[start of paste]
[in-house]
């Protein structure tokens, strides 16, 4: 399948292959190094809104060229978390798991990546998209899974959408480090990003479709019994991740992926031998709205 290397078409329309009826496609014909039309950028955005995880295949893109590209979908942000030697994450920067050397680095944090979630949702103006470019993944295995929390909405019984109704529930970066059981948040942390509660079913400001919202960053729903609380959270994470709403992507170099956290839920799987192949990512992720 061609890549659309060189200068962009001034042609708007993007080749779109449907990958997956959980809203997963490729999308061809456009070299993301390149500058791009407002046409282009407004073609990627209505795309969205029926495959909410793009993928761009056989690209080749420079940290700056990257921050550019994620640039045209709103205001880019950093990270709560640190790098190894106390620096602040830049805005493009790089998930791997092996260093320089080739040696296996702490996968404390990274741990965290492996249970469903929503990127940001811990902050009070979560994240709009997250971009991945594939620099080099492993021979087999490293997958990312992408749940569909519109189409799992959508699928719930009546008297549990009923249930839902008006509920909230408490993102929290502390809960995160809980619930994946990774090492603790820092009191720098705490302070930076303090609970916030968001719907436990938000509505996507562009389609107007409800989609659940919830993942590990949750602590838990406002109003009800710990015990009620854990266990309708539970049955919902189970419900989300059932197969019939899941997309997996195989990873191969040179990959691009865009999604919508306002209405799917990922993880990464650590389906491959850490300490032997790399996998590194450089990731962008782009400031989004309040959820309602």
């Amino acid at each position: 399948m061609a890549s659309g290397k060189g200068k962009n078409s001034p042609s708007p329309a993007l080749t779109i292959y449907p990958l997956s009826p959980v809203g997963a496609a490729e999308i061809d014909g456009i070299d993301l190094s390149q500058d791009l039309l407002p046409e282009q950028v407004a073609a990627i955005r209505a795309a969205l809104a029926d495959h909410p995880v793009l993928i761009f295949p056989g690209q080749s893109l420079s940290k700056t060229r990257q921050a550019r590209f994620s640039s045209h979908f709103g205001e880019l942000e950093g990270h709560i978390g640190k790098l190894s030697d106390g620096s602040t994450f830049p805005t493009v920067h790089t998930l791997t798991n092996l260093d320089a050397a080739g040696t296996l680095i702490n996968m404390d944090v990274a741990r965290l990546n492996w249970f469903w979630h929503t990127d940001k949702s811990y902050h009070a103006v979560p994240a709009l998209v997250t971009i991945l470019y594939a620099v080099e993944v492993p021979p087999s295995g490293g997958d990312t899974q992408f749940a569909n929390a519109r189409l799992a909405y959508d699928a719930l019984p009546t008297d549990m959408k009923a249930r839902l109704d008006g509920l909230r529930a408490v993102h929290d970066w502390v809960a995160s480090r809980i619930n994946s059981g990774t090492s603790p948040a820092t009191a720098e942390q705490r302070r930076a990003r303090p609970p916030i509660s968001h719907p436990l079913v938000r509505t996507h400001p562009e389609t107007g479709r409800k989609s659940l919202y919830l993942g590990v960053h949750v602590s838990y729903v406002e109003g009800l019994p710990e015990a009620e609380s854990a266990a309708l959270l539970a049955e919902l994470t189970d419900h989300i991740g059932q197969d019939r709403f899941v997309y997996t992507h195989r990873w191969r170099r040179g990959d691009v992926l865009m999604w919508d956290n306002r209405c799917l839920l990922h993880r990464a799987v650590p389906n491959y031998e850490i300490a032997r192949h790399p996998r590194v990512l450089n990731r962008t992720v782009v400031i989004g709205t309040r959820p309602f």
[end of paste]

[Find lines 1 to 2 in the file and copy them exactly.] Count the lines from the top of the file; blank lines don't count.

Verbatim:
[in-house]
């Protein structure tokens, strides 16, 4: 399948292959190094809104060229978390798991990546998209899974959408480090990003479709019994991740992926031998709205 290397078409329309009826496609014909039309950028955005995880295949893109590209979908942000030697994450920067050397680095944090979630949702103006470019993944295995929390909405019984109704529930970066059981948040942390509660079913400001919202960053729903609380959270994470709403992507170099956290839920799987192949990512992720 061609890549659309060189200068962009001034042609708007993007080749779109449907990958997956959980809203997963490729999308061809456009070299993301390149500058791009407002046409282009407004073609990627209505795309969205029926495959909410793009993928761009056989690209080749420079940290700056990257921050550019994620640039045209709103205001880019950093990270709560640190790098190894106390620096602040830049805005493009790089998930791997092996260093320089080739040696296996702490996968404390990274741990965290492996249970469903929503990127940001811990902050009070979560994240709009997250971009991945594939620099080099492993021979087999490293997958990312992408749940569909519109189409799992959508699928719930009546008297549990009923249930839902008006509920909230408490993102929290502390809960995160809980619930994946990774090492603790820092009191720098705490302070930076303090609970916030968001719907436990938000509505996507562009389609107007409800989609659940919830993942590990949750602590838990406002109003009800710990015990009620854990266990309708539970049955919902189970419900989300059932197969019939899941997309997996195989990873191969040179990959691009865009999604919508306002209405799917990922993880990464650590389906491959850490300490032997790399996998590194450089990731962008782009400031989004309040959820309602």